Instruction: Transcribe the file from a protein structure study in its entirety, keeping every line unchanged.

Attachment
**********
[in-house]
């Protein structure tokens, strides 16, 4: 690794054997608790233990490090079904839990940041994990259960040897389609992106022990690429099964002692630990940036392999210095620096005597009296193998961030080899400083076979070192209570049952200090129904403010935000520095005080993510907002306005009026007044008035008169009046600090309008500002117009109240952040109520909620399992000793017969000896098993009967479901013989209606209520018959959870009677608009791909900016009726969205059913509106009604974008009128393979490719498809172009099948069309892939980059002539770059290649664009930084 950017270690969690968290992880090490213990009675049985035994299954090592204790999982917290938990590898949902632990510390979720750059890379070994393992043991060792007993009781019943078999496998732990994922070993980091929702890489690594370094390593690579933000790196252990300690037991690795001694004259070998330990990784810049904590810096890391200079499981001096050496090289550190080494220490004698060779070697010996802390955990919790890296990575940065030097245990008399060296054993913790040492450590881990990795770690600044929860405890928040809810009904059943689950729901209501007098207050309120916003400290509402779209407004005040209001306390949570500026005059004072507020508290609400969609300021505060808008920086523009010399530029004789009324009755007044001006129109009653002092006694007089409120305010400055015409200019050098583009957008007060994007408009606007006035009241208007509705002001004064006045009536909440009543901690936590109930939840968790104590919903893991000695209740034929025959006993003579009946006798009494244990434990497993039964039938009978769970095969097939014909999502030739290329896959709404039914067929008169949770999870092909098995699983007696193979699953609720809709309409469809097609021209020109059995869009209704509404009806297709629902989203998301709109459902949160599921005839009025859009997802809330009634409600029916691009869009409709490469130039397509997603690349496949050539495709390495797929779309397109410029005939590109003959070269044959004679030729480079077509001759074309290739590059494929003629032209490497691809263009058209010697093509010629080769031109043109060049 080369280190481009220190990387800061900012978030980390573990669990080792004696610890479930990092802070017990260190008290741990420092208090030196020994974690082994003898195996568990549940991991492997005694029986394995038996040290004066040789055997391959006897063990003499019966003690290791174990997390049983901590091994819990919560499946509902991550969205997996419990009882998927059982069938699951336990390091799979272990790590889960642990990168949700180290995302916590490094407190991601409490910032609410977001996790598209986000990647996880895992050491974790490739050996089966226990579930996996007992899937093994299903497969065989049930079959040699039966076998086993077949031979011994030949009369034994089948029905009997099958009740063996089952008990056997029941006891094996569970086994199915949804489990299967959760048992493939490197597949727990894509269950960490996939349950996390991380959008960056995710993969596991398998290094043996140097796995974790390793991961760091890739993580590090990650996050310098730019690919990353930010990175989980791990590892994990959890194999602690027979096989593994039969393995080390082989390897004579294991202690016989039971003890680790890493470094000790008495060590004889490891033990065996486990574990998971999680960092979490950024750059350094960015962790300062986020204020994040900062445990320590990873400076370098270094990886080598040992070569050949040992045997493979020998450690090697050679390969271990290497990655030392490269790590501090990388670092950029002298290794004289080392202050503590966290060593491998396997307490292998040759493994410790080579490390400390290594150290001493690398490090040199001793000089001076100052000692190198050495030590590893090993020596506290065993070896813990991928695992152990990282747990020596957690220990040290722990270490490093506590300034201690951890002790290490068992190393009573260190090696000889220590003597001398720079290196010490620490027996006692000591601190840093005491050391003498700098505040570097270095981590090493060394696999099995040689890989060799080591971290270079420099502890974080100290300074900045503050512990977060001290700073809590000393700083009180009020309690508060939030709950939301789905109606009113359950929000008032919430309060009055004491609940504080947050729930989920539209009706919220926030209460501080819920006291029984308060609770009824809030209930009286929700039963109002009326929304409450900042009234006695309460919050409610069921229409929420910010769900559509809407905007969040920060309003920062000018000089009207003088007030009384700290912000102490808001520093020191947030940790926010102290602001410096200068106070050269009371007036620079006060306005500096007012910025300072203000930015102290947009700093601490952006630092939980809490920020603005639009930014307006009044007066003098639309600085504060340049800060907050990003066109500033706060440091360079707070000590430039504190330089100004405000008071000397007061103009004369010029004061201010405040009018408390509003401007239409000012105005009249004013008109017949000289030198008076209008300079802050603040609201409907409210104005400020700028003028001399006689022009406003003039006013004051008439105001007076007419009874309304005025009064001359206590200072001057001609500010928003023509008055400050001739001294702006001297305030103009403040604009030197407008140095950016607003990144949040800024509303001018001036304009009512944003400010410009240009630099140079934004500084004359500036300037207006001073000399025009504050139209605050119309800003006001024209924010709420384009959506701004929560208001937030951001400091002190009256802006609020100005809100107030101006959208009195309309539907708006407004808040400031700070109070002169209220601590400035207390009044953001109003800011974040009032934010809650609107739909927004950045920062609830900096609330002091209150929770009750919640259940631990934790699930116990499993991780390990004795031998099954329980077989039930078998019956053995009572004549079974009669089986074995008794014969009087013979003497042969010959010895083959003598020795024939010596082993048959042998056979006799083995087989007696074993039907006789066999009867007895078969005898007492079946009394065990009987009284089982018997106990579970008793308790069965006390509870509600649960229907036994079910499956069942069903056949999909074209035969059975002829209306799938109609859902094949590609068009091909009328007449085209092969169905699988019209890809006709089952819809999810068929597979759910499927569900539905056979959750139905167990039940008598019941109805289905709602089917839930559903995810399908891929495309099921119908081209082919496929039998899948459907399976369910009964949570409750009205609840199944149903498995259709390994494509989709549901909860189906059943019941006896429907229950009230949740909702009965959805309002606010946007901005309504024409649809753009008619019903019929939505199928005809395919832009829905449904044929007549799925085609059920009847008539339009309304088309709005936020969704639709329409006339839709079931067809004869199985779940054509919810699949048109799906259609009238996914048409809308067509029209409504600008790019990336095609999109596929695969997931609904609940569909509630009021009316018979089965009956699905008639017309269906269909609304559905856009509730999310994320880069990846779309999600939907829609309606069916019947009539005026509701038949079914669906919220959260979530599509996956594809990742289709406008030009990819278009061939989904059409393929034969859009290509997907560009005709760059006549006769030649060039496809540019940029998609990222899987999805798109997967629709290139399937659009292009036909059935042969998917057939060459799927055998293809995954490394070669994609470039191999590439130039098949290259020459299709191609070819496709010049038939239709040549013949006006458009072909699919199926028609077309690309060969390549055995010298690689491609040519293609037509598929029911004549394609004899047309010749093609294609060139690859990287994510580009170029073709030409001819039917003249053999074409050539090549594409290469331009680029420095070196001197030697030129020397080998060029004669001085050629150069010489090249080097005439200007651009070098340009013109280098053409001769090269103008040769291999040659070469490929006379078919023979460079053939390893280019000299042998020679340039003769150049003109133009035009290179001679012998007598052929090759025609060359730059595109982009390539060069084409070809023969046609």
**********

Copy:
[in-house]
């Protein structure tokens, strides 16, 4: 690794054997608790233990490090079904839990940041994990259960040897389609992106022990690429099964002692630990940036392999210095620096005597009296193998961030080899400083076979070192209570049952200090129904403010935000520095005080993510907002306005009026007044008035008169009046600090309008500002117009109240952040109520909620399992000793017969000896098993009967479901013989209606209520018959959870009677608009791909900016009726969205059913509106009604974008009128393979490719498809172009099948069309892939980059002539770059290649664009930084 950017270690969690968290992880090490213990009675049985035994299954090592204790999982917290938990590898949902632990510390979720750059890379070994393992043991060792007993009781019943078999496998732990994922070993980091929702890489690594370094390593690579933000790196252990300690037991690795001694004259070998330990990784810049904590810096890391200079499981001096050496090289550190080494220490004698060779070697010996802390955990919790890296990575940065030097245990008399060296054993913790040492450590881990990795770690600044929860405890928040809810009904059943689950729901209501007098207050309120916003400290509402779209407004005040209001306390949570500026005059004072507020508290609400969609300021505060808008920086523009010399530029004789009324009755007044001006129109009653002092006694007089409120305010400055015409200019050098583009957008007060994007408009606007006035009241208007509705002001004064006045009536909440009543901690936590109930939840968790104590919903893991000695209740034929025959006993003579009946006798009494244990434990497993039964039938009978769970095969097939014909999502030739290329896959709404039914067929008169949770999870092909098995699983007696193979699953609720809709309409469809097609021209020109059995869009209704509404009806297709629902989203998301709109459902949160599921005839009025859009997802809330009634409600029916691009869009409709490469130039397509997603690349496949050539495709390495797929779309397109410029005939590109003959070269044959004679030729480079077509001759074309290739590059494929003629032209490497691809263009058209010697093509010629080769031109043109060049 080369280190481009220190990387800061900012978030980390573990669990080792004696610890479930990092802070017990260190008290741990420092208090030196020994974690082994003898195996568990549940991991492997005694029986394995038996040290004066040789055997391959006897063990003499019966003690290791174990997390049983901590091994819990919560499946509902991550969205997996419990009882998927059982069938699951336990390091799979272990790590889960642990990168949700180290995302916590490094407190991601409490910032609410977001996790598209986000990647996880895992050491974790490739050996089966226990579930996996007992899937093994299903497969065989049930079959040699039966076998086993077949031979011994030949009369034994089948029905009997099958009740063996089952008990056997029941006891094996569970086994199915949804489990299967959760048992493939490197597949727990894509269950960490996939349950996390991380959008960056995710993969596991398998290094043996140097796995974790390793991961760091890739993580590090990650996050310098730019690919990353930010990175989980791990590892994990959890194999602690027979096989593994039969393995080390082989390897004579294991202690016989039971003890680790890493470094000790008495060590004889490891033990065996486990574990998971999680960092979490950024750059350094960015962790300062986020204020994040900062445990320590990873400076370098270094990886080598040992070569050949040992045997493979020998450690090697050679390969271990290497990655030392490269790590501090990388670092950029002298290794004289080392202050503590966290060593491998396997307490292998040759493994410790080579490390400390290594150290001493690398490090040199001793000089001076100052000692190198050495030590590893090993020596506290065993070896813990991928695992152990990282747990020596957690220990040290722990270490490093506590300034201690951890002790290490068992190393009573260190090696000889220590003597001398720079290196010490620490027996006692000591601190840093005491050391003498700098505040570097270095981590090493060394696999099995040689890989060799080591971290270079420099502890974080100290300074900045503050512990977060001290700073809590000393700083009180009020309690508060939030709950939301789905109606009113359950929000008032919430309060009055004491609940504080947050729930989920539209009706919220926030209460501080819920006291029984308060609770009824809030209930009286929700039963109002009326929304409450900042009234006695309460919050409610069921229409929420910010769900559509809407905007969040920060309003920062000018000089009207003088007030009384700290912000102490808001520093020191947030940790926010102290602001410096200068106070050269009371007036620079006060306005500096007012910025300072203000930015102290947009700093601490952006630092939980809490920020603005639009930014307006009044007066003098639309600085504060340049800060907050990003066109500033706060440091360079707070000590430039504190330089100004405000008071000397007061103009004369010029004061201010405040009018408390509003401007239409000012105005009249004013008109017949000289030198008076209008300079802050603040609201409907409210104005400020700028003028001399006689022009406003003039006013004051008439105001007076007419009874309304005025009064001359206590200072001057001609500010928003023509008055400050001739001294702006001297305030103009403040604009030197407008140095950016607003990144949040800024509303001018001036304009009512944003400010410009240009630099140079934004500084004359500036300037207006001073000399025009504050139209605050119309800003006001024209924010709420384009959506701004929560208001937030951001400091002190009256802006609020100005809100107030101006959208009195309309539907708006407004808040400031700070109070002169209220601590400035207390009044953001109003800011974040009032934010809650609107739909927004950045920062609830900096609330002091209150929770009750919640259940631990934790699930116990499993991780390990004795031998099954329980077989039930078998019956053995009572004549079974009669089986074995008794014969009087013979003497042969010959010895083959003598020795024939010596082993048959042998056979006799083995087989007696074993039907006789066999009867007895078969005898007492079946009394065990009987009284089982018997106990579970008793308790069965006390509870509600649960229907036994079910499956069942069903056949999909074209035969059975002829209306799938109609859902094949590609068009091909009328007449085209092969169905699988019209890809006709089952819809999810068929597979759910499927569900539905056979959750139905167990039940008598019941109805289905709602089917839930559903995810399908891929495309099921119908081209082919496929039998899948459907399976369910009964949570409750009205609840199944149903498995259709390994494509989709549901909860189906059943019941006896429907229950009230949740909702009965959805309002606010946007901005309504024409649809753009008619019903019929939505199928005809395919832009829905449904044929007549799925085609059920009847008539339009309304088309709005936020969704639709329409006339839709079931067809004869199985779940054509919810699949048109799906259609009238996914048409809308067509029209409504600008790019990336095609999109596929695969997931609904609940569909509630009021009316018979089965009956699905008639017309269906269909609304559905856009509730999310994320880069990846779309999600939907829609309606069916019947009539005026509701038949079914669906919220959260979530599509996956594809990742289709406008030009990819278009061939989904059409393929034969859009290509997907560009005709760059006549006769030649060039496809540019940029998609990222899987999805798109997967629709290139399937659009292009036909059935042969998917057939060459799927055998293809995954490394070669994609470039191999590439130039098949290259020459299709191609070819496709010049038939239709040549013949006006458009072909699919199926028609077309690309060969390549055995010298690689491609040519293609037509598929029911004549394609004899047309010749093609294609060139690859990287994510580009170029073709030409001819039917003249053999074409050539090549594409290469331009680029420095070196001197030697030129020397080998060029004669001085050629150069010489090249080097005439200007651009070098340009013109280098053409001769090269103008040769291999040659070469490929006379078919023979460079053939390893280019000299042998020679340039003769150049003109133009035009290179001679012998007598052929090759025609060359730059595109982009390539060069084409070809023969046609």